By the time I was your age, I had already seen a movie in the theatre: it was E.T. back in 1982.
But as for you, Mommy and I still haven’t taken you to experience a movie on the big screen.
Actually, we had planned to take you to see The Croods back in the spring, and then Planes during the summer, or Monsters University, but you never seemed impressed by the idea… maybe because of the instant gratification of Netflix instant streaming.
If only there was a kids’ movie about Batman that was going to be coming to theatres this winter…
After all, you dressed up as Batman for Halloween. (That means we let you wear your Batman pajamas out in public.)
Or maybe if there was a movie about Legos. You love to watch those amateur stop-motion videos on YouTube that feature Lego men.
And Ninja Turtles, too. You’re starting to think they’re cool.
What if… what if there was a movie that contained all these fun characters and it was a kids’ movie and I actually wanted to see it too?
You guessed it, this hypothetical movie actually exists and it’s coming out in February.
So, I think we should go see it. If Mommy and I haven’t taken you to your first movie in a theatre by then, I declare it shall be The Lego Movie.
I’ve been so hesitant about taking to you to see a movie because I don’t know what kind of attention span you might have for it; especially in public.
Here at the house, you’ve sat through entire movies before, but I think it had a lot to do with the fact you were able to avoid a nap because of it.
(Sometimes it’s just easier to let you watch a lazy movie with me on the couch instead of bothering with a nap. It works for both of us.)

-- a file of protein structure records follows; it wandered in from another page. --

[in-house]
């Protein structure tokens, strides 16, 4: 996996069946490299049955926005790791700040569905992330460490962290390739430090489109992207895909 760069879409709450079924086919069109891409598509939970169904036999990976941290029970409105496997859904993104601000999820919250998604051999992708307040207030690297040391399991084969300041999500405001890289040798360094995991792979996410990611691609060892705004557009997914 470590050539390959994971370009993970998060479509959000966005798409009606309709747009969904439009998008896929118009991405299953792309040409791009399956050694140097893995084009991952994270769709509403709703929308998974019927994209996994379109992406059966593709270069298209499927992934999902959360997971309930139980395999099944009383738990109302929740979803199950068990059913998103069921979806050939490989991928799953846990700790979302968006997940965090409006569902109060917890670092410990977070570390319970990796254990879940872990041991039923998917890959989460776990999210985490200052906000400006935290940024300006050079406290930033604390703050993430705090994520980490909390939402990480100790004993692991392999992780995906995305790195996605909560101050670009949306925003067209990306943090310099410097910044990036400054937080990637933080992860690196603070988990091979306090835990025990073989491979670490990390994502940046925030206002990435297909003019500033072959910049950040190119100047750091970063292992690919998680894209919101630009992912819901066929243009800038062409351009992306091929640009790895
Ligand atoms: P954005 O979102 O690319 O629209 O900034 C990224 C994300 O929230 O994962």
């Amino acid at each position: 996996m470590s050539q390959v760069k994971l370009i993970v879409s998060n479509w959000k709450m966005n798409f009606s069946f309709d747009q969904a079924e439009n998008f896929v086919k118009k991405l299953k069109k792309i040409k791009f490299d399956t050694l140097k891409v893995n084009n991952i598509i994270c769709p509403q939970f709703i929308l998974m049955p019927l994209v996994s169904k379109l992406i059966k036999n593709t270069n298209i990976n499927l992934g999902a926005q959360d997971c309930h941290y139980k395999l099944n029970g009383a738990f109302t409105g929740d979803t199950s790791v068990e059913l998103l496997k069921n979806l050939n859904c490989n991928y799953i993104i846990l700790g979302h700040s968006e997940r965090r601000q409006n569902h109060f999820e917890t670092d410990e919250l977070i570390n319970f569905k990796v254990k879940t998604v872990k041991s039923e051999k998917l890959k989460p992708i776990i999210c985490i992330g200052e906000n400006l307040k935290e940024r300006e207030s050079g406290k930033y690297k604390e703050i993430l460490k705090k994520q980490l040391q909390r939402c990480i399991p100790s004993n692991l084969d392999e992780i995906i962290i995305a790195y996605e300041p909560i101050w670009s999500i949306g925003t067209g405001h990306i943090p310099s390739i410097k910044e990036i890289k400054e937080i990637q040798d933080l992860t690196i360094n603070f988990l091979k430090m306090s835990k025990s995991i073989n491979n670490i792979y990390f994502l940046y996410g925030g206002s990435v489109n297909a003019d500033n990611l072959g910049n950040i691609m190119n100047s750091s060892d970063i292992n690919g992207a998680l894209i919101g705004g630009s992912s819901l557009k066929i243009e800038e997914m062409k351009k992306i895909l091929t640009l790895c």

Well, February is only three months away. You’ll be over 3 years old by then. I think you’ll be ready for it. Right?
Does my son look like the best friend from the movie Big?
In the summer of 1988, my mom took me to see my first non-kids’ movie, Big, starring Tom Hanks.
I remember the anticipation the week leading up to going to the cinema: I didn’t really care what the movie was about.
All I knew was this was the first time my mom wanted to go see a movie on her own initiative and wanted to see it with me, so I was happy to join her even though the main character wasn’t a talking animal or at least a Muppet.
Turns out, Big has remained one of my very favorite movies ever, ever, ever.
Very easily I could write a blog post called “10 Reasons That Big Is One Of The Best Movies Of The Eighties.”
If I did, one of the reasons I would list was Tom Hanks’ interactions with Jared Rushton, the child actor who played his best friend, Billy Kopecki.
For me, the movie just wouldn’t be the same if it weren’t for that scene were Jared Rushton starts crying when he realizes that Tom Hanks really is the grown-up version of his best friend.
So I think it’s really interesting that within the past few months, I’ve had two people who don’t even know each other, tell me that my son Jack “looks like the best friend from Big.”
After going through the first 9 pages of Google images for “Jared Rushton Big” I admit I see the resemblance. It’s very subtle, but I also think it’s undeniable.
I mean, all of the random actors in all the movies in history, for two separate people to pinpoint “the best friend from Big” as my son’s look-alike, I think there must be something to it.
It would really be interesting if in a few years Jack starts resembling Jared Rushton even more.
What do you think? Do you see it?
And if the real Jared Rushton is out there reading this, now at age 38, I’d appreciate your input on this as well.
I consider myself a “good movie connoisseur.” Because I know the criteria for what makes for a good movie, I have cleverly avoided dozens of lame movies during my lifetime. If I’m going to invest 90 minutes or more of my life to a movie, it better be worth it.